Daniel Tarantola, adjunct professor of research in the USC Program on Global Health & Human Rights, worked nearly two decades with the World Health Organization on large-scale international health programs. In this lecture he will draw on concrete examples that marked the evolution of international and global health—since the historical eradication of smallpox to the contemporary emergence, or recognition of, spiraling public health issues—to illustrate the complexities of a decision-making dilemma: to eradicate, eliminate, control or neglect disease?
Disease eradication—the permanent, worldwide reduction of a particular disease instance to zero—is possible when technology, financial and human resources, and national and international commitment come together. Disease elimination—the reduction of a particular disease infection to zero instances in a defined geographical area—while a less ambitious choice, may occur even when a particular disease is no longer a major global or a national problem. Most often, however, the more modest, albeit challenging, goal of disease control—the reduction of incidence, prevalence, morbidity or mortality to a locally acceptable level—remains the option of choice, in no small part due to constrained feasibility and affordability.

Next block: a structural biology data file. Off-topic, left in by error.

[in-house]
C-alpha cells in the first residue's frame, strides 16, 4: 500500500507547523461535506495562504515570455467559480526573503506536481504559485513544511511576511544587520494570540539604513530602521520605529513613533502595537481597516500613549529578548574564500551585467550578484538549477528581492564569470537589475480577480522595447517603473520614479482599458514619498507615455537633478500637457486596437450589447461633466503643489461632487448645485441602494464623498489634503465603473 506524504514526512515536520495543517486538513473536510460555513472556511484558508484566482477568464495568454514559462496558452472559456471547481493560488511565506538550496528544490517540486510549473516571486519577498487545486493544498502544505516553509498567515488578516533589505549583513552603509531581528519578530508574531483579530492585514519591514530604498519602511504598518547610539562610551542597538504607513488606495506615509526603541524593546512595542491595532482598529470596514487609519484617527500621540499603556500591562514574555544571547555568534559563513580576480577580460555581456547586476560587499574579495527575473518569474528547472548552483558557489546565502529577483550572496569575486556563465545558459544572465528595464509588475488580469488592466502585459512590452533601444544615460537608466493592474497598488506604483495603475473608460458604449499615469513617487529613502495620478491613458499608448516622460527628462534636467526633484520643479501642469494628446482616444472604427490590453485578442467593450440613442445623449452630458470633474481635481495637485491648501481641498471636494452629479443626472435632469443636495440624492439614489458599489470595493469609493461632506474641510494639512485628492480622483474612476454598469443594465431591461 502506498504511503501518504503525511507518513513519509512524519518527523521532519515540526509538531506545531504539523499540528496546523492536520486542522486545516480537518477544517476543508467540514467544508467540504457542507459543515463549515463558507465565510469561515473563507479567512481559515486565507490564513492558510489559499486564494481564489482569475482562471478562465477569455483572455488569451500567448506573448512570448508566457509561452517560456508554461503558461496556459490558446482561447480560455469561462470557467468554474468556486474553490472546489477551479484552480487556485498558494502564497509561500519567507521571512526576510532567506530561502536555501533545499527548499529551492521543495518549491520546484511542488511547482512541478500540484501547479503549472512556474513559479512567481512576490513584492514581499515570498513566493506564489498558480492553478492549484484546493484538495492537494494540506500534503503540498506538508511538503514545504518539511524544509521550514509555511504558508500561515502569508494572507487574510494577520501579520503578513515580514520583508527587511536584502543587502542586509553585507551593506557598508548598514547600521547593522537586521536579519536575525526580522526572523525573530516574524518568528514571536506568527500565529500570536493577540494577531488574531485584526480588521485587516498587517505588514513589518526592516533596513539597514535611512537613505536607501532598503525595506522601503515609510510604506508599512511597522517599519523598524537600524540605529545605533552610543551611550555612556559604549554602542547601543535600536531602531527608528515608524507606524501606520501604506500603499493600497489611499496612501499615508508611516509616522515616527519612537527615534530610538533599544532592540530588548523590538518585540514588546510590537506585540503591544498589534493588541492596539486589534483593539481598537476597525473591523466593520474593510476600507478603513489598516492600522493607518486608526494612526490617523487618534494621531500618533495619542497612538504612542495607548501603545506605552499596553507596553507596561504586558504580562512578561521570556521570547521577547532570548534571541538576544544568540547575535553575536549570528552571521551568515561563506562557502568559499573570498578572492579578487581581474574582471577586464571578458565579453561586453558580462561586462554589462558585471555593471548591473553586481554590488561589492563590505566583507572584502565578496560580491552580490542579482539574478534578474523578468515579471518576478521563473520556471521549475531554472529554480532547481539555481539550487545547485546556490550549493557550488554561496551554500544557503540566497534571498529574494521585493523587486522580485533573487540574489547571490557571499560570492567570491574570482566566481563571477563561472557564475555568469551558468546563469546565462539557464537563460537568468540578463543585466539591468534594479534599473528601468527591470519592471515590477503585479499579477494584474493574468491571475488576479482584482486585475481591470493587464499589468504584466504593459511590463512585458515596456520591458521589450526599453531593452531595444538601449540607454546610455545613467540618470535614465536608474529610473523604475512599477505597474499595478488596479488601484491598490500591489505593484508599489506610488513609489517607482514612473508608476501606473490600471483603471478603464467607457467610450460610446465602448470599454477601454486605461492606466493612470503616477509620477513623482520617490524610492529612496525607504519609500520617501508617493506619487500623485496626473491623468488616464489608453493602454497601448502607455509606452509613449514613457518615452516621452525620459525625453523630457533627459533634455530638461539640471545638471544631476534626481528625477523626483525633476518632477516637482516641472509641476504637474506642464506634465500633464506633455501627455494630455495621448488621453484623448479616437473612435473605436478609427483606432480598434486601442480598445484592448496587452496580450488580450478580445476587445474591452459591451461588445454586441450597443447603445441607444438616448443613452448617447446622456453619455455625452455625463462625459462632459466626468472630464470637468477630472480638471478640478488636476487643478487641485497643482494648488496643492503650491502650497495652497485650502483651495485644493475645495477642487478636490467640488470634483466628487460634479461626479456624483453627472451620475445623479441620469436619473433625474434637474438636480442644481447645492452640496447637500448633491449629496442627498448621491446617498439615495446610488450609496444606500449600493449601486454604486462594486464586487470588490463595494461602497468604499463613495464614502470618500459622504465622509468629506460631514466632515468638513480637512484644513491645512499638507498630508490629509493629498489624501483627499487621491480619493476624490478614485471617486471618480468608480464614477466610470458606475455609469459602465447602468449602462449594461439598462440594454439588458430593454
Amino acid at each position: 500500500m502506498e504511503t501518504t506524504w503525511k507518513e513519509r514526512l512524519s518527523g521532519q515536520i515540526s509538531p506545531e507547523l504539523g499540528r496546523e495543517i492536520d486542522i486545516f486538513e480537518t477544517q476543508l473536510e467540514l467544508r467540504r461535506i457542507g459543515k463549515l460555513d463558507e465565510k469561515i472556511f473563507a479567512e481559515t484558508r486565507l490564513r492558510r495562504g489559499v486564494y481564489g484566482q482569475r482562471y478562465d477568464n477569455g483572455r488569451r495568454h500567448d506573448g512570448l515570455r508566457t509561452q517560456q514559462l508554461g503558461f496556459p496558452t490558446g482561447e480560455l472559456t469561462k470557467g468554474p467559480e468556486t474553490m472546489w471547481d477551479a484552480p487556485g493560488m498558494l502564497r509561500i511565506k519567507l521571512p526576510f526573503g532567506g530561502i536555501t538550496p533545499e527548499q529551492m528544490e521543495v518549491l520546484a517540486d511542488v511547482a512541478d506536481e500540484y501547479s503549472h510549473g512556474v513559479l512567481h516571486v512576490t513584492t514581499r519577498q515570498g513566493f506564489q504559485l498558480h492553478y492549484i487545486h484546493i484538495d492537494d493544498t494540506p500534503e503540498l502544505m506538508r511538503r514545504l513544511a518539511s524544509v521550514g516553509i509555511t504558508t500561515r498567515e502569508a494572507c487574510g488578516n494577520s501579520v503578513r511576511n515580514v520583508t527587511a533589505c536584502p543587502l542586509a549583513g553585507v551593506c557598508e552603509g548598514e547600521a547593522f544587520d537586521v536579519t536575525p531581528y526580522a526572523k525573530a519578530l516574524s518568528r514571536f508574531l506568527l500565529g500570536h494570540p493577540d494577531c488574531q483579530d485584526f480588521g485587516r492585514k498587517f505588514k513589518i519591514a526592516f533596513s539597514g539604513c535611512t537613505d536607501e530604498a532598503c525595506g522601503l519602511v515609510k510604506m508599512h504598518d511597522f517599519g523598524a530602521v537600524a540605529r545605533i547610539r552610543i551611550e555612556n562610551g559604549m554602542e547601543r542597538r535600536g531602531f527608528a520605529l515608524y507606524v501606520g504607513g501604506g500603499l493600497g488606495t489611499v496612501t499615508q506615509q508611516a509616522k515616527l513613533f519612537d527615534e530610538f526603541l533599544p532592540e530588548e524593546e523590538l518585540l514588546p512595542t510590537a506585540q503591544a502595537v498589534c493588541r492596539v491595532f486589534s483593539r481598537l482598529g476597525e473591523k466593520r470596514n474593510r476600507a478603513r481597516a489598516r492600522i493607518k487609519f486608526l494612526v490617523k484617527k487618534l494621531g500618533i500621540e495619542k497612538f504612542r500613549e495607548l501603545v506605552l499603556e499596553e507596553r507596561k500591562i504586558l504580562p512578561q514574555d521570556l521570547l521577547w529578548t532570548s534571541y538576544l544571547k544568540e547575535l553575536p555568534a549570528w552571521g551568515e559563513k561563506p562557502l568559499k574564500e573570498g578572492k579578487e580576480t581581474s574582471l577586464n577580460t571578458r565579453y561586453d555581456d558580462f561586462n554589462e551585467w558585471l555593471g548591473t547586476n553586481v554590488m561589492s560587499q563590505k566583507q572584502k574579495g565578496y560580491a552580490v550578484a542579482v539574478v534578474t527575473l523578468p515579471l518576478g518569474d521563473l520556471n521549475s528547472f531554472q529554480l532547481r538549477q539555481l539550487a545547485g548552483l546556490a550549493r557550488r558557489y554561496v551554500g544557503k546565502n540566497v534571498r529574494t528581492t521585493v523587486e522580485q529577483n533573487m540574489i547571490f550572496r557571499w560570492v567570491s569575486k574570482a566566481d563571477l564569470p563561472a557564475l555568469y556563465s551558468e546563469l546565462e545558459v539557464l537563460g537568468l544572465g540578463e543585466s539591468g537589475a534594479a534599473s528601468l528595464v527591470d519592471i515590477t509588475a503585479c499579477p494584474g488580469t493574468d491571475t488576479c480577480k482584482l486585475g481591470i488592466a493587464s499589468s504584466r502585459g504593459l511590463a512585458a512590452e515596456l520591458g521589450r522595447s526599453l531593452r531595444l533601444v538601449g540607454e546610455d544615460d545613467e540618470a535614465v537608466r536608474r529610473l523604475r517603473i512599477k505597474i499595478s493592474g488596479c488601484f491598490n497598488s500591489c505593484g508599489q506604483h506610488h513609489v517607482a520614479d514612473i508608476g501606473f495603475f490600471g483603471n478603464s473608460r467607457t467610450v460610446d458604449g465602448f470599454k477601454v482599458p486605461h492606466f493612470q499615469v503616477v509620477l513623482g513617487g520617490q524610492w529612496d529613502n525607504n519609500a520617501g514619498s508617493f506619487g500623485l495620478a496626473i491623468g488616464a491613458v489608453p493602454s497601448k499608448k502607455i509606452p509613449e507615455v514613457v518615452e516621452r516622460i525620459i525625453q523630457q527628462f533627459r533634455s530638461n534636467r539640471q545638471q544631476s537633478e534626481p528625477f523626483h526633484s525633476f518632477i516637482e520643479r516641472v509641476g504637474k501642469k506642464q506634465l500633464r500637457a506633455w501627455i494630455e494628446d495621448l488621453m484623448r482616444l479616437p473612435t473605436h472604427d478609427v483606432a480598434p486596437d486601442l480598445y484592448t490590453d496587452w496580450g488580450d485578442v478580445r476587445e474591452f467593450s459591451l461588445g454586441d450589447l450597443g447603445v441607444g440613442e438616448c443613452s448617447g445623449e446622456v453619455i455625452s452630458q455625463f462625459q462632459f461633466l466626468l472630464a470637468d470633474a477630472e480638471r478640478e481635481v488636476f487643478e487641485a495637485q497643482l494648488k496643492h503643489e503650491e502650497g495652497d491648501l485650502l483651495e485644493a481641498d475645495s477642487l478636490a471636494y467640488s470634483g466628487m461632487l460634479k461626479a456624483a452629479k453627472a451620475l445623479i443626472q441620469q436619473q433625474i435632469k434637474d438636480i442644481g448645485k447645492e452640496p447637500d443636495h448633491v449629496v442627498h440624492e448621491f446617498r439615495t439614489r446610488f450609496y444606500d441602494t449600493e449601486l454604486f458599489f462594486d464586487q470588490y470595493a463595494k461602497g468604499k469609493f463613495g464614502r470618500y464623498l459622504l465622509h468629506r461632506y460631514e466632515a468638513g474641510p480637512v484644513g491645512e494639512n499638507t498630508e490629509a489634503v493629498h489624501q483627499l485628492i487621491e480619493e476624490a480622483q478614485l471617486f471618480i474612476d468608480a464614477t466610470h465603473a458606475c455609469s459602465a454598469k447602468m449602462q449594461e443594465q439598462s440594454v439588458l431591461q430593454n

When the complexity of the issues at stake combine with insufficient scientific advancement, poor governance, weak management, lack of funding and/or too many competing priorities result in global and national health stakeholders simply looking the other way, then what occurs is neglect.
This talk will address critical criteria that may be considered to determine which particular health goal fits best the specific characteristics of modern global health issues. It will highlight lessons learned over the past 30 years, from successes to failures—and how the interface between health and human rights may help guide global and national choices.
This lecture is part of the USC Global Health Lecture Series.